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Anti-aging drugs

April 2, 2020
YOSHI SODEOKAYoshi Sodeoka

Anti-aging drugs

  • Why it matters

    A number of different diseases, including cancer, heart disease, and dementia, could potentially be treated by slowing aging.
  • Key players

    Unity Biotechnology, Alkahest, Mayo Clinic, Oisín Biotechnologies, Siwa Therapeutics
  • Availability

    Less than 5 years

Drugs that try to treat ailments by targeting a natural aging process in the body have shown promise.

The first wave of a new class of anti-aging drugs have begun human testing. These drugs won’t let you live longer (yet) but aim to treat specific ailments by slowing or reversing a fundamental process of aging.

The drugs are called senolytics—they work by removing certain cells that accumulate as we age. Known as “senescent” cells, they can create low-level inflammation that suppresses normal mechanisms of cellular repair and creates a toxic environment for neighboring cells.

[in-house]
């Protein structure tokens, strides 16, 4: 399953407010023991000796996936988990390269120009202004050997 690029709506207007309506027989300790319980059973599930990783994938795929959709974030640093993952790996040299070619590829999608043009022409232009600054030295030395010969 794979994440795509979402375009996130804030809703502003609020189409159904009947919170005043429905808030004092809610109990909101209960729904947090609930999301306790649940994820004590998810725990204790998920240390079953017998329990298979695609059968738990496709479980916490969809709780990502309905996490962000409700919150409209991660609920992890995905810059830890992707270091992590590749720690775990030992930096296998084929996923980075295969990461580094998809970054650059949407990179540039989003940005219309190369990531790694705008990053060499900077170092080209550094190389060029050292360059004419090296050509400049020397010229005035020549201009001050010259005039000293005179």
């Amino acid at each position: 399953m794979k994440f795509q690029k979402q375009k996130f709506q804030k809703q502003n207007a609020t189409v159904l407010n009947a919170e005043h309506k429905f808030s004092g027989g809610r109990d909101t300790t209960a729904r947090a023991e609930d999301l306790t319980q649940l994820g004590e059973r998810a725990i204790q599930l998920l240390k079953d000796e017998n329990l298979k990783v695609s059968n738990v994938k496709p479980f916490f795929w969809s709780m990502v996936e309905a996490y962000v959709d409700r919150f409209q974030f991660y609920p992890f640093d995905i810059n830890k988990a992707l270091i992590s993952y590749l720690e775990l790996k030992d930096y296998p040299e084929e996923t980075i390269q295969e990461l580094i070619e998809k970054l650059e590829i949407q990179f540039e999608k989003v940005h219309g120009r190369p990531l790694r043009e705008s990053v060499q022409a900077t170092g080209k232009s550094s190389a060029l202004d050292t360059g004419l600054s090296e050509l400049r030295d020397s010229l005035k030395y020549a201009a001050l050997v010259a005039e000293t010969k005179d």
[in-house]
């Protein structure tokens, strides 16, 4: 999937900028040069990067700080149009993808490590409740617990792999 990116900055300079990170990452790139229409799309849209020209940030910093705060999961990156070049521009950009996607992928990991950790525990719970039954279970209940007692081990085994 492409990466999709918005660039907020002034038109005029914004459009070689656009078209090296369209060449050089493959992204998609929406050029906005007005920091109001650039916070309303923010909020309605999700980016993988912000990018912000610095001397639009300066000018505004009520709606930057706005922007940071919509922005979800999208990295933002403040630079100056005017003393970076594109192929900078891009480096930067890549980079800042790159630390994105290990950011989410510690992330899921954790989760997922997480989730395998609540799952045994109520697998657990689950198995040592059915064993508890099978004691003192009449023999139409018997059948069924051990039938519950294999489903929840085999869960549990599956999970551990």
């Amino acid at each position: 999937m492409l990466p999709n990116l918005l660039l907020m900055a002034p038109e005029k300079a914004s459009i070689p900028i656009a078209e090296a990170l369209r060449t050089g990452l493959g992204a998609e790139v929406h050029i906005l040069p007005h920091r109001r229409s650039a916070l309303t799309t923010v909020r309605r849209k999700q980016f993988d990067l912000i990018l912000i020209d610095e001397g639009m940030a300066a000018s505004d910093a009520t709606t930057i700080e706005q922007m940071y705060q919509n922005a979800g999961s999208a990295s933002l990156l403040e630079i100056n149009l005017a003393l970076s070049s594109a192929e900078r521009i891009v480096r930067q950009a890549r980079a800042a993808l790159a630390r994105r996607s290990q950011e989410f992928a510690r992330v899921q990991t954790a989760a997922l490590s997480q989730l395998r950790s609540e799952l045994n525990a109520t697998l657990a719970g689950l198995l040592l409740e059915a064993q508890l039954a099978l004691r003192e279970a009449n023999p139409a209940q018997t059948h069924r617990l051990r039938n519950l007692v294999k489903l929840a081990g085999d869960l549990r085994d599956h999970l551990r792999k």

In June, San Francisco–based Unity Biotechnology reported initial results in patients with mild to severe osteoarthritis of the knee. Results from a larger clinical trial are expected in the second half of 2020. The company is also developing similar drugs to treat age-related diseases of the eyes and lungs, among other conditions.

Senolytics are now in human tests, along with a number of other promising approaches  targeting the biological processes that lie at the root of aging and various diseases.

A company called Alkahest injects patients with components found in young people’s blood and says it hopes to halt cognitive and functional decline in patients suffering from mild to moderate Alzheimer’s disease. The company also has drugs for Parkinson’s and dementia in human testing. 

And in December, researchers at Drexel University College of Medicine even tried to see if a cream including the immune-suppressing drug rapamycin could slow aging   in human skin.

The tests reflect researchers’ expanding efforts to learn if the many diseases associated with getting older—such as heart diseases, arthritis, cancer, and dementia—can be hacked to delay their onset.

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